Canada Geese nested historically in some parts of southern Canada, particularly in open grassland areas with wetlands. These habitats in south-western Ontario and the southern Prairies supported breeding populations of Canada Geese at the time of settlement, although it is not known how many birds were present then. There is much more food and suitable habitat available now as a result of human activities on the landscape (e.g., large scale agricultural production of cereal grains), so it is likely that there were markedly fewer Canada Geese than are present today, even in areas where they occurred naturally. This landscape change also benefits the Canada Geese that nest in sub-arctic regions. Further, in other parts of the country, Canada Geese are not native and are present only as a result of intentional introductions by humans. Both introduced (southern BC, Québec, Maritime provinces) and indigenous (southern Prairie Provinces, southern Ontario) populations have grown at an extraordinary rate to the point where they are causing unacceptable damage and danger in local areas.
Why have Canada Goose populations grown so much?
The extraordinary growth of Canada Geese, like that of many species of geese, has occurred because of their adaptability to environments that have been heavily influenced by human populations. In southern Canada, Canada Geese live in mild climates with abundant wetland and grassland habitats, and few natural predators. Many gravitate to suburban and urban areas where they are not only protected from predators, but also are safe from hunting. On top of this, sources of food are more abundant and of higher nutritional value than in the past, primarily due to the expansion of agricultural activities on the land, and the adaptation by geese to foraging in these environments. This combination of factors contributes to consistently high annual production of young birds and increases their ability to survive from year to year. The unprecedented abundance of high quality food on the landscape also benefits geese that breed in northern Canada by allowing them to survive in greater numbers over winter and more easily accumulate reserves needed for egg-laying.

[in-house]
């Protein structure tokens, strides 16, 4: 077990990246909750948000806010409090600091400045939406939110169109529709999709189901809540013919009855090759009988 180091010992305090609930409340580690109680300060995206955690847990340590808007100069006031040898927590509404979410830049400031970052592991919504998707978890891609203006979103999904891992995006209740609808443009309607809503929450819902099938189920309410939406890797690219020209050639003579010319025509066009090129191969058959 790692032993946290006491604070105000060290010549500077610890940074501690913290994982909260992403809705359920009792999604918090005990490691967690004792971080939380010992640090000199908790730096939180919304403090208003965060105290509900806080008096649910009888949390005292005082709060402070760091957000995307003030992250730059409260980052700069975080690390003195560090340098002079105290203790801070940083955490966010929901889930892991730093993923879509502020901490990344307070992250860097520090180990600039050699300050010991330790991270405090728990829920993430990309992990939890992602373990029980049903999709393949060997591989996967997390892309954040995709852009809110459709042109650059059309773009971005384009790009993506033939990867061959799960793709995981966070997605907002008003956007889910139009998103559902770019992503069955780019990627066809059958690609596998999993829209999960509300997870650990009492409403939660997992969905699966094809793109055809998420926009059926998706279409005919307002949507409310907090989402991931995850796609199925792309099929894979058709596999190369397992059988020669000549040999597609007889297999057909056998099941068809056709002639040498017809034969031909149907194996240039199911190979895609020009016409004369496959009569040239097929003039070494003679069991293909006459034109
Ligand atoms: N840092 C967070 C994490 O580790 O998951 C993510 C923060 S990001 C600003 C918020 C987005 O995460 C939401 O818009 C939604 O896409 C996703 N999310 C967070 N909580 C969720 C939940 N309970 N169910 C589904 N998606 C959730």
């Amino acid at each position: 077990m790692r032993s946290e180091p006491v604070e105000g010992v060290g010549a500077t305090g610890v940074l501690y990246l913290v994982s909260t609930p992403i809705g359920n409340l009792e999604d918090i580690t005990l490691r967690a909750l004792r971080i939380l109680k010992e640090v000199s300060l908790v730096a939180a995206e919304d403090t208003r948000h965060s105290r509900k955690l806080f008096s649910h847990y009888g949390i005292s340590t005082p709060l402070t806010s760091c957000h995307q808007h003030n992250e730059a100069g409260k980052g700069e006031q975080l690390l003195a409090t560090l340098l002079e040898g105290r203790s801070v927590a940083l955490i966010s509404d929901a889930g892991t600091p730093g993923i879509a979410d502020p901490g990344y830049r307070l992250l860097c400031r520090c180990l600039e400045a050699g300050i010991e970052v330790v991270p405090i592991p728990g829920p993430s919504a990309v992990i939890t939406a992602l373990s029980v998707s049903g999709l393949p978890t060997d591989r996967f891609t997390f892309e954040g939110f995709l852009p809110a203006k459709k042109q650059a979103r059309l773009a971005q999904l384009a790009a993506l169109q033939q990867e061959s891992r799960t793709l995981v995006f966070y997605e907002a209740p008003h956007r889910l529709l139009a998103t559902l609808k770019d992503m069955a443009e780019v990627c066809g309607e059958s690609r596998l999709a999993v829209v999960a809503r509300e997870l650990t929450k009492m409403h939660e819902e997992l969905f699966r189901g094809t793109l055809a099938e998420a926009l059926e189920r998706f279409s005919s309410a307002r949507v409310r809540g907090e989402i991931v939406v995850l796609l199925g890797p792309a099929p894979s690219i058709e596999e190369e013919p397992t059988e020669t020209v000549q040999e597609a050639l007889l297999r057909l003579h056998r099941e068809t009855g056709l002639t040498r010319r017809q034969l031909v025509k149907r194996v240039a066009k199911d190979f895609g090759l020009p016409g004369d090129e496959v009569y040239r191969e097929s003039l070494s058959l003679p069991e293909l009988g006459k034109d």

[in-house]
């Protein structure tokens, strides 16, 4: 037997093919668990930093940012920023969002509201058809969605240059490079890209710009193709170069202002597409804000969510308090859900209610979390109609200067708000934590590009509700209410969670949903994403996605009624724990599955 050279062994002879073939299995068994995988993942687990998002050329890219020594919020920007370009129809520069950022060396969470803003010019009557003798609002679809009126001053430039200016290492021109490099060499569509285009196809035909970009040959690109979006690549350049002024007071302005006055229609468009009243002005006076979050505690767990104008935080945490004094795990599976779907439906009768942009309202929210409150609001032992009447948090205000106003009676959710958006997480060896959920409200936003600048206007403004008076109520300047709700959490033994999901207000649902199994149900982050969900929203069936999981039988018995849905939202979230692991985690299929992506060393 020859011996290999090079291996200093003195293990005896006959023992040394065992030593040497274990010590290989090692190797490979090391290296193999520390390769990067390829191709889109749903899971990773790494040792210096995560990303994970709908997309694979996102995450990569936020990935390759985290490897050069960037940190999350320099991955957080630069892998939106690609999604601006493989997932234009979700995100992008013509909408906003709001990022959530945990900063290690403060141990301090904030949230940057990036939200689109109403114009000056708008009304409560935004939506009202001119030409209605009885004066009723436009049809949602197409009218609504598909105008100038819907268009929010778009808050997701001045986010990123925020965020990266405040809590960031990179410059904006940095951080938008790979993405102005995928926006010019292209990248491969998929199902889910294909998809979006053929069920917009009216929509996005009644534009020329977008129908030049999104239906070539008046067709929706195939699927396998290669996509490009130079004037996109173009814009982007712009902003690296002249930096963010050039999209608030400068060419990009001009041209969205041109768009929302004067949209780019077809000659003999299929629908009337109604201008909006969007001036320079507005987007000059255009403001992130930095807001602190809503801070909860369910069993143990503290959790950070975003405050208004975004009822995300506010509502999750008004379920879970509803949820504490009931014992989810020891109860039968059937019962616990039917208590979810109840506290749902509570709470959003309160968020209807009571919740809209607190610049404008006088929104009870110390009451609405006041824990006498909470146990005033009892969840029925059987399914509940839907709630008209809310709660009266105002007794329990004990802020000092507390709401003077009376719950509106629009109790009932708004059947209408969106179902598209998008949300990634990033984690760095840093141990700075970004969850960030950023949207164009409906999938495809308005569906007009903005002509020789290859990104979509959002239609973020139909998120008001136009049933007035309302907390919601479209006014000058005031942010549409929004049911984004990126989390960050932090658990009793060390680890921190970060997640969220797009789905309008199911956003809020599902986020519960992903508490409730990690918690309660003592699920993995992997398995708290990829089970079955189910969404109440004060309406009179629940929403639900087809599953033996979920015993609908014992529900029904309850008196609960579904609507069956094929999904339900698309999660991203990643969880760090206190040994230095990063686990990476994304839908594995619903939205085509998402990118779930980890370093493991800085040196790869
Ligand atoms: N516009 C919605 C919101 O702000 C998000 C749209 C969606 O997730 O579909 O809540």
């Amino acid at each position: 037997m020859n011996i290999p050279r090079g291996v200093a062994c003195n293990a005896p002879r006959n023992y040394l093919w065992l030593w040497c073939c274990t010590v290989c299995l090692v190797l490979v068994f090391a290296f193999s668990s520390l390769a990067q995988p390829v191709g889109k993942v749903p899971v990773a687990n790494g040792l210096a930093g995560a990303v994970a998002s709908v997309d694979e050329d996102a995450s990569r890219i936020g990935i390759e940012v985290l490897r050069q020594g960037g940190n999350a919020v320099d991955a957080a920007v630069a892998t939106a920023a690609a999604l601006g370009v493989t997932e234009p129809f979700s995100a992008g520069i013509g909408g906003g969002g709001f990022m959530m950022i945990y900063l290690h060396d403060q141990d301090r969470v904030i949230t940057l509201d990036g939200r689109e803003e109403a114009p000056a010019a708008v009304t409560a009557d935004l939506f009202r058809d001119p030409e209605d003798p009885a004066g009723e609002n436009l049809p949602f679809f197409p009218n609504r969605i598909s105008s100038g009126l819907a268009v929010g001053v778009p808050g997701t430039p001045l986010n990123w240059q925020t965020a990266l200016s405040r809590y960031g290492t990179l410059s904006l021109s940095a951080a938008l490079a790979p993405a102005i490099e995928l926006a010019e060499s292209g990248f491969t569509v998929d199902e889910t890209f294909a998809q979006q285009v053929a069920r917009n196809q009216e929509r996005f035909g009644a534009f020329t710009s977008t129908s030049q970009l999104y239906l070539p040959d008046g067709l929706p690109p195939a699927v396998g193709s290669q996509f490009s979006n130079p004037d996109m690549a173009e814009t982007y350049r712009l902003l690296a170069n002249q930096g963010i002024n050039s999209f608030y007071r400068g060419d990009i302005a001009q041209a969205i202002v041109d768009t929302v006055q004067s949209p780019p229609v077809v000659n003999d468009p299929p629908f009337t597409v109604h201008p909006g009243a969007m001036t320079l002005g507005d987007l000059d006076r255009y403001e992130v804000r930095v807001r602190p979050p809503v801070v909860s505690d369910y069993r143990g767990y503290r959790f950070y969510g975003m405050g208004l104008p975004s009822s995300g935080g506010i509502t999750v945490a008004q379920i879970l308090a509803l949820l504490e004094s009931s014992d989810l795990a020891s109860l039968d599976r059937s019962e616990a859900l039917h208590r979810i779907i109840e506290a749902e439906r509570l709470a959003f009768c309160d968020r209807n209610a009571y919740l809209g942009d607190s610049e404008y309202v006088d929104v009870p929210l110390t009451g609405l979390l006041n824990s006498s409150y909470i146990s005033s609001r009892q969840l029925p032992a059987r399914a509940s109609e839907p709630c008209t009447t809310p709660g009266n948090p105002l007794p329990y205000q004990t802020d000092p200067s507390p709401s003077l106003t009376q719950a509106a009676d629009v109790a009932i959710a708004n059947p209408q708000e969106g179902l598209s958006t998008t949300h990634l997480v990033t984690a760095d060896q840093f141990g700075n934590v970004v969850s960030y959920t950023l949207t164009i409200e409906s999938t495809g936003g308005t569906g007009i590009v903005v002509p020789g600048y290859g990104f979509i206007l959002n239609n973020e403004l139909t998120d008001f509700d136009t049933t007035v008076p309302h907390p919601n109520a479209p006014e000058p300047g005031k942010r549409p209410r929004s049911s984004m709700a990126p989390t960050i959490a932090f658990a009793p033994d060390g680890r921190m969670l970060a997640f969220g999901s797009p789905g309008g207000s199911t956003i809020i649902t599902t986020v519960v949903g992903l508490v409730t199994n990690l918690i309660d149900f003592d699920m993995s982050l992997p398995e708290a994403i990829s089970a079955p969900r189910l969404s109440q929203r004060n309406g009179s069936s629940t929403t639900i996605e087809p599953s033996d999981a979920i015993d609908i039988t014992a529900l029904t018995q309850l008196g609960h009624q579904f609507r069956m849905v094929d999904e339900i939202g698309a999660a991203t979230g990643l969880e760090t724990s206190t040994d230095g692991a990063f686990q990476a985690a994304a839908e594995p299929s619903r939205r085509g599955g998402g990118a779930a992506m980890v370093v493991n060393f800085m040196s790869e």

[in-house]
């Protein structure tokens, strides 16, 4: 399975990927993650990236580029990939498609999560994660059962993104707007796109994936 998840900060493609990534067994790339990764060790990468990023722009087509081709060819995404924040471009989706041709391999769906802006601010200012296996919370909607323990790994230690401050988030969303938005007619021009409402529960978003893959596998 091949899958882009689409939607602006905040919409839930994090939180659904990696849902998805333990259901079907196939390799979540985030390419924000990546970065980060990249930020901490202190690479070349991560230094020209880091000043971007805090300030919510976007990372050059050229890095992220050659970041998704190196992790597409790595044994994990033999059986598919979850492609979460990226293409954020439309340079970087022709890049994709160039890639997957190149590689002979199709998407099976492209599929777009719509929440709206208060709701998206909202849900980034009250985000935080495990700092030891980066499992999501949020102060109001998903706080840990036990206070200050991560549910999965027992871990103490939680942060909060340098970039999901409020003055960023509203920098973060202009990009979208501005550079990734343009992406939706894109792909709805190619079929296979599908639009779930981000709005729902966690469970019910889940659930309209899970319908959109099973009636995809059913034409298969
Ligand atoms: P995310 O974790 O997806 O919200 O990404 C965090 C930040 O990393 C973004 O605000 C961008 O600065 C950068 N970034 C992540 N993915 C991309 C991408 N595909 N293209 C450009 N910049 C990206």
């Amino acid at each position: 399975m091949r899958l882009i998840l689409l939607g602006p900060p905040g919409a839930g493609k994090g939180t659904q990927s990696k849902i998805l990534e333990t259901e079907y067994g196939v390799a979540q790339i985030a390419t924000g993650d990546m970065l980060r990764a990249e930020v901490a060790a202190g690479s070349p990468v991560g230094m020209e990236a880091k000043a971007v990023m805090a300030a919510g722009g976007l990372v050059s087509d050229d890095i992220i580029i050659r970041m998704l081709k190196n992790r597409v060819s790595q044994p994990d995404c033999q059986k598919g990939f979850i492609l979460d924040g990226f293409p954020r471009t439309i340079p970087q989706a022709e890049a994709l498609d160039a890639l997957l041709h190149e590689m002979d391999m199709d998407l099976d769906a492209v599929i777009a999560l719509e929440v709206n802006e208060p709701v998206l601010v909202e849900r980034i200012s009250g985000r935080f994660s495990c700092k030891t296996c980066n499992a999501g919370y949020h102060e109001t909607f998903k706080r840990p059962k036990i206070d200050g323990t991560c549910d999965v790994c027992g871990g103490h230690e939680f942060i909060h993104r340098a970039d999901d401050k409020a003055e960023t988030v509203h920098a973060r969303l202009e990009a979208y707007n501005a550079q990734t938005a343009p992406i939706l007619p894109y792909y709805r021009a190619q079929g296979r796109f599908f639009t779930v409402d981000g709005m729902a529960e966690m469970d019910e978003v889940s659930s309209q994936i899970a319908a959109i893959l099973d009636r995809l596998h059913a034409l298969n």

Are Canada Geese overabundant?
Many people have used the term “overabundant” with respect to some Canada Geese. However, to be designated as overabundant under the Migratory Birds Regulations, a species must go through a formal evaluation process. The process involves analysis of the distribution and abundance, comparison to EC-CWS objectives for the population and evaluation of any damage or danger being caused the species. The designation allows use of an additional management tool, which is to offer additional opportunities for harvest outside of the dates prescribing traditional hunting seasons. To-date, EC-CWS has not undertaken this analysis for Canada Geese although it may be required in future.
How do current populations of Canada Geese compare to the population objectives?